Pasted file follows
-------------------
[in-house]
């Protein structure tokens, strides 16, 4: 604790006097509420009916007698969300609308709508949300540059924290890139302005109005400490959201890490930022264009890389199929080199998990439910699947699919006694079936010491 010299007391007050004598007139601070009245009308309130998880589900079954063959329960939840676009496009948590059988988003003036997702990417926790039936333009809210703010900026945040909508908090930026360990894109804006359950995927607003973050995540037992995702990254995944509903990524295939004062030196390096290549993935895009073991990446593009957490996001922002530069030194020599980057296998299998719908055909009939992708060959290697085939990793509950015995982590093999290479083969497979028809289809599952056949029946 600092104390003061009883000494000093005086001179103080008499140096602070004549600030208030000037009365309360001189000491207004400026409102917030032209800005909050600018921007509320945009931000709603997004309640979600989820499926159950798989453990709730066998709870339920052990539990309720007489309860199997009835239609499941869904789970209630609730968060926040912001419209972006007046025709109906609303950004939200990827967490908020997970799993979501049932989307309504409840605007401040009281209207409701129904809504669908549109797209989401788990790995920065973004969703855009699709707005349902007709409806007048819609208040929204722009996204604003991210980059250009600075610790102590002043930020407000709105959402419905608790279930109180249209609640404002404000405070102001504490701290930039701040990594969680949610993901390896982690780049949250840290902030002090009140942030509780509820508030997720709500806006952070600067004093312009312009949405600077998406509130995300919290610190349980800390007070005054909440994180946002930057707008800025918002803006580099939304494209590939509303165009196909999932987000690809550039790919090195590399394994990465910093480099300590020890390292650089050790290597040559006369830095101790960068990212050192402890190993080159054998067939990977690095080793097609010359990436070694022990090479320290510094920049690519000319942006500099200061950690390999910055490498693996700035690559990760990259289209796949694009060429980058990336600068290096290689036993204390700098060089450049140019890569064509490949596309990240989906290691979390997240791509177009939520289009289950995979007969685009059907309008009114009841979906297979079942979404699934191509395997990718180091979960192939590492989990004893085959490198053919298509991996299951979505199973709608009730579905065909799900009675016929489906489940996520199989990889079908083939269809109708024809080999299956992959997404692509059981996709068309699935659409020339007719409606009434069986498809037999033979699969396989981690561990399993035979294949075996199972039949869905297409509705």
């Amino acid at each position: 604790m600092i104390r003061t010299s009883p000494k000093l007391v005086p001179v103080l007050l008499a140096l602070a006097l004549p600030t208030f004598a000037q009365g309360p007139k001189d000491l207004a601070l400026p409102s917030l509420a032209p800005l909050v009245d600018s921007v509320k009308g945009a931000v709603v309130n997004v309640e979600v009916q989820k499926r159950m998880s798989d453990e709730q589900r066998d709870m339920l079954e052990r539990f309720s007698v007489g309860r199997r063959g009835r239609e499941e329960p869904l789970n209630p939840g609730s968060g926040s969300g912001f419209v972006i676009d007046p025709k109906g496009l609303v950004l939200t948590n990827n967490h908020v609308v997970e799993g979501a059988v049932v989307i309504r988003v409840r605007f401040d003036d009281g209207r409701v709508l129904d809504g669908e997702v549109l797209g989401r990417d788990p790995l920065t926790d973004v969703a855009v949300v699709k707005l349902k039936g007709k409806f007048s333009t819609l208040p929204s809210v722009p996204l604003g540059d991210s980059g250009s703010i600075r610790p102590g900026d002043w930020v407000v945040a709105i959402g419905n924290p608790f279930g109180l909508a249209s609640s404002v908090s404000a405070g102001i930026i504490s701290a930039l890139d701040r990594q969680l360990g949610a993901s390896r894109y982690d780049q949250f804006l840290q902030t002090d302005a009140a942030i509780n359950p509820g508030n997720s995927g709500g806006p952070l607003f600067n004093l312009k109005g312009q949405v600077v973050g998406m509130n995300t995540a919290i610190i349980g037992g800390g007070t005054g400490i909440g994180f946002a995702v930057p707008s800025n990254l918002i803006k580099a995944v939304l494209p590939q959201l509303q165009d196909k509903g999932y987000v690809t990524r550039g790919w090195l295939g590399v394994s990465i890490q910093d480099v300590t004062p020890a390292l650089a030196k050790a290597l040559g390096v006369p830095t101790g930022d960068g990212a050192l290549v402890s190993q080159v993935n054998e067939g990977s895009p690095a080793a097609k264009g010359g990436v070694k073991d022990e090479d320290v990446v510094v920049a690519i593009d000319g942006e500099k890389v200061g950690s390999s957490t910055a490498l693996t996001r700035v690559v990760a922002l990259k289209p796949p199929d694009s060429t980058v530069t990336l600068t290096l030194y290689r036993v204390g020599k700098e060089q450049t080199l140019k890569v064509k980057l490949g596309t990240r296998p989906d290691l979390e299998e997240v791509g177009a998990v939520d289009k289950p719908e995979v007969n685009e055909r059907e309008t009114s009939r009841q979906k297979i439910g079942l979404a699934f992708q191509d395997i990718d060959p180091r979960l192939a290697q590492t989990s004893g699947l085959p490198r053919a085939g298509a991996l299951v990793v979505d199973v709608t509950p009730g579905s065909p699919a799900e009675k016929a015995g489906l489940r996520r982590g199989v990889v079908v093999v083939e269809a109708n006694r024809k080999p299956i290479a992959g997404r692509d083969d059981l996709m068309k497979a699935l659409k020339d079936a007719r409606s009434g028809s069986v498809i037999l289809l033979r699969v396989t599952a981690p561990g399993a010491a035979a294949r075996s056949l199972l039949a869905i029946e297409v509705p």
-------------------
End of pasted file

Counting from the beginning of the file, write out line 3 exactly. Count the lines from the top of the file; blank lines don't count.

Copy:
């Amino acid at each position: 604790m600092i104390r003061t010299s009883p000494k000093l007391v005086p001179v103080l007050l008499a140096l602070a006097l004549p600030t208030f004598a000037q009365g309360p007139k001189d000491l207004a601070l400026p409102s917030l509420a032209p800005l909050v009245d600018s921007v509320k009308g945009a931000v709603v309130n997004v309640e979600v009916q989820k499926r159950m998880s798989d453990e709730q589900r066998d709870m339920l079954e052990r539990f309720s007698v007489g309860r199997r063959g009835r239609e499941e329960p869904l789970n209630p939840g609730s968060g926040s969300g912001f419209v972006i676009d007046p025709k109906g496009l609303v950004l939200t948590n990827n967490h908020v609308v997970e799993g979501a059988v049932v989307i309504r988003v409840r605007f401040d003036d009281g209207r409701v709508l129904d809504g669908e997702v549109l797209g989401r990417d788990p790995l920065t926790d973004v969703a855009v949300v699709k707005l349902k039936g007709k409806f007048s333009t819609l208040p929204s809210v722009p996204l604003g540059d991210s980059g250009s703010i600075r610790p102590g900026d002043w930020v407000v945040a709105i959402g419905n924290p608790f279930g109180l909508a249209s609640s404002v908090s404000a405070g102001i930026i504490s701290a930039l890139d701040r990594q969680l360990g949610a993901s390896r894109y982690d780049q949250f804006l840290q902030t002090d302005a009140a942030i509780n359950p509820g508030n997720s995927g709500g806006p952070l607003f600067n004093l312009k109005g312009q949405v600077v973050g998406m509130n995300t995540a919290i610190i349980g037992g800390g007070t005054g400490i909440g994180f946002a995702v930057p707008s800025n990254l918002i803006k580099a995944v939304l494209p590939q959201l509303q165009d196909k509903g999932y987000v690809t990524r550039g790919w090195l295939g590399v394994s990465i890490q910093d480099v300590t004062p020890a390292l650089a030196k050790a290597l040559g390096v006369p830095t101790g930022d960068g990212a050192l290549v402890s190993q080159v993935n054998e067939g990977s895009p690095a080793a097609k264009g010359g990436v070694k073991d022990e090479d320290v990446v510094v920049a690519i593009d000319g942006e500099k890389v200061g950690s390999s957490t910055a490498l693996t996001r700035v690559v990760a922002l990259k289209p796949p199929d694009s060429t980058v530069t990336l600068t290096l030194y290689r036993v204390g020599k700098e060089q450049t080199l140019k890569v064509k980057l490949g596309t990240r296998p989906d290691l979390e299998e997240v791509g177009a998990v939520d289009k289950p719908e995979v007969n685009e055909r059907e309008t009114s009939r009841q979906k297979i439910g079942l979404a699934f992708q191509d395997i990718d060959p180091r979960l192939a290697q590492t989990s004893g699947l085959p490198r053919a085939g298509a991996l299951v990793v979505d199973v709608t509950p009730g579905s065909p699919a799900e009675k016929a015995g489906l489940r996520r982590g199989v990889v079908v093999v083939e269809a109708n006694r024809k080999p299956i290479a992959g997404r692509d083969d059981l996709m068309k497979a699935l659409k020339d079936a007719r409606s009434g028809s069986v498809i037999l289809l033979r699969v396989t599952a981690p561990g399993a010491a035979a294949r075996s056949l199972l039949a869905i029946e297409v509705p």